The American soldier of the modern era is a volunteer to his circumstances, though more likely than not, on the grounds of receiving an affordable college education and not on the prospect of receiving a lifetime of trauma and an eternity of fatal karma at the hands of an unwilling enemy.  Because he is a volunteer, we know that he remains, in concept at least, of a free will.  If George W. Bush jumped off a bridge, should our soldiers do it, too?  Were our fighting forces Roman conscripts, mere Myrmidons to the cult of war, we ought to be proud of their guile and their mindlessness.  But if we truly want to be proud of our services, as the paragons of the modern citizen, dedicated to the integrity of the nation, then we must demand that they act to a higher standard than our politicians.  We should celebrate nothing less than mass-objection, the slow reverberation of 100,000 brave voices who have decided that they are no longer certain about the validity of their mission.  It is a monumental risk, in the close-knit society of soldiers, to speak out and question the wisdom of the authorities; but it is a shame to one’s own human dignity to commit acts against one’s own conscience.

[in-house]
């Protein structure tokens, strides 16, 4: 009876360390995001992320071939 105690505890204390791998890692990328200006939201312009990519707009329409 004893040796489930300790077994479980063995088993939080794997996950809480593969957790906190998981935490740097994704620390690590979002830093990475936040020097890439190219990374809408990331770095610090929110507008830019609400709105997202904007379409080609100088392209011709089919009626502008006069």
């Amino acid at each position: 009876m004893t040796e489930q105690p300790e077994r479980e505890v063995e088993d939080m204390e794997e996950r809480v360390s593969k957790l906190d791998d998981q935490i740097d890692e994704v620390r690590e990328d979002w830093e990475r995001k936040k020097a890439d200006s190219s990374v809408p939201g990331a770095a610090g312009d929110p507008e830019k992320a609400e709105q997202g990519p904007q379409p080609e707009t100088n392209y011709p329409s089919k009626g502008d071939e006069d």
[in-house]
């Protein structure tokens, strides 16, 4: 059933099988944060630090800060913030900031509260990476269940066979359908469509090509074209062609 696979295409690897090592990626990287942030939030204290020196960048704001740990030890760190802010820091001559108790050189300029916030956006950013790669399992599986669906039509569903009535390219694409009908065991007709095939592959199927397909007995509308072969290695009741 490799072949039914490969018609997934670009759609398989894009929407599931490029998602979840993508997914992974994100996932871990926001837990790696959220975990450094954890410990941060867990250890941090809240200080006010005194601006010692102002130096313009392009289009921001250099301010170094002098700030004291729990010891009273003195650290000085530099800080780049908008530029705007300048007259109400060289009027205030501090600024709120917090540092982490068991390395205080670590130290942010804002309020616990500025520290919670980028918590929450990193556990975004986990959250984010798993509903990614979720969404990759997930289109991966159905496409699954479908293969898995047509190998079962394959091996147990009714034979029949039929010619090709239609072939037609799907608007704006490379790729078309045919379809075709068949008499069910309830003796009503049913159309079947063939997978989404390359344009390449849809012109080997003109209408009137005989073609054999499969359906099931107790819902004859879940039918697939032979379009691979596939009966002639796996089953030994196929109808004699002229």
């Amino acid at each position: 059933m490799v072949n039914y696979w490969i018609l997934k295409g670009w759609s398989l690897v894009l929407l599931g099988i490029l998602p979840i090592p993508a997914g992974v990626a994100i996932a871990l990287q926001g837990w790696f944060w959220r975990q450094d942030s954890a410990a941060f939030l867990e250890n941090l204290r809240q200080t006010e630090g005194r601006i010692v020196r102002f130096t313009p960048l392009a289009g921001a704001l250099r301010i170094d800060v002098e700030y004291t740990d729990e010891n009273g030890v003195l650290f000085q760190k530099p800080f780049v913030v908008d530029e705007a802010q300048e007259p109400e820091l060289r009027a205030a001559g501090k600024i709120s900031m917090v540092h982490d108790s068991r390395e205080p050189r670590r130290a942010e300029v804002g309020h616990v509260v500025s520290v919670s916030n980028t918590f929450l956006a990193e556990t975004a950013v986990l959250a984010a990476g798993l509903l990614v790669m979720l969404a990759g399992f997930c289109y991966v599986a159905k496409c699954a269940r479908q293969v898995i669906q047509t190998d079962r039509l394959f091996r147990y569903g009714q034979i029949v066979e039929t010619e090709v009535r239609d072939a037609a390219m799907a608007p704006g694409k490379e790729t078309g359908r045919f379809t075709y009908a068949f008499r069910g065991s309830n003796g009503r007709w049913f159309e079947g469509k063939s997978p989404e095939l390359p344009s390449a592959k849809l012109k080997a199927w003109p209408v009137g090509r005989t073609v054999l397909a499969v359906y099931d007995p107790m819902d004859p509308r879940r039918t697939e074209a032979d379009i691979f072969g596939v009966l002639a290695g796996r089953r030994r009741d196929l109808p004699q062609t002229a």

In the political climate of the moment, where the Left is ready to compromise anything to unseat the Right-wing radicals in office, to barely suggest that the military is complicit in anything but sunshine and rainbows is sheer blasphemy.  But it is the gradual acceptance of militarism and regimented thought that has got us this far in a muddle to being with, and we would do well to remember our human principles even as we jockey for momentary political advantage.  Our Christian President loves violence and honors those who commit it; the rest of us, if we are self-respecting Homo sapiens at all, must loathe violence and have hard standards of forgiveness for those whose minds are too clouded or indoctrinated to realize that they are its agents.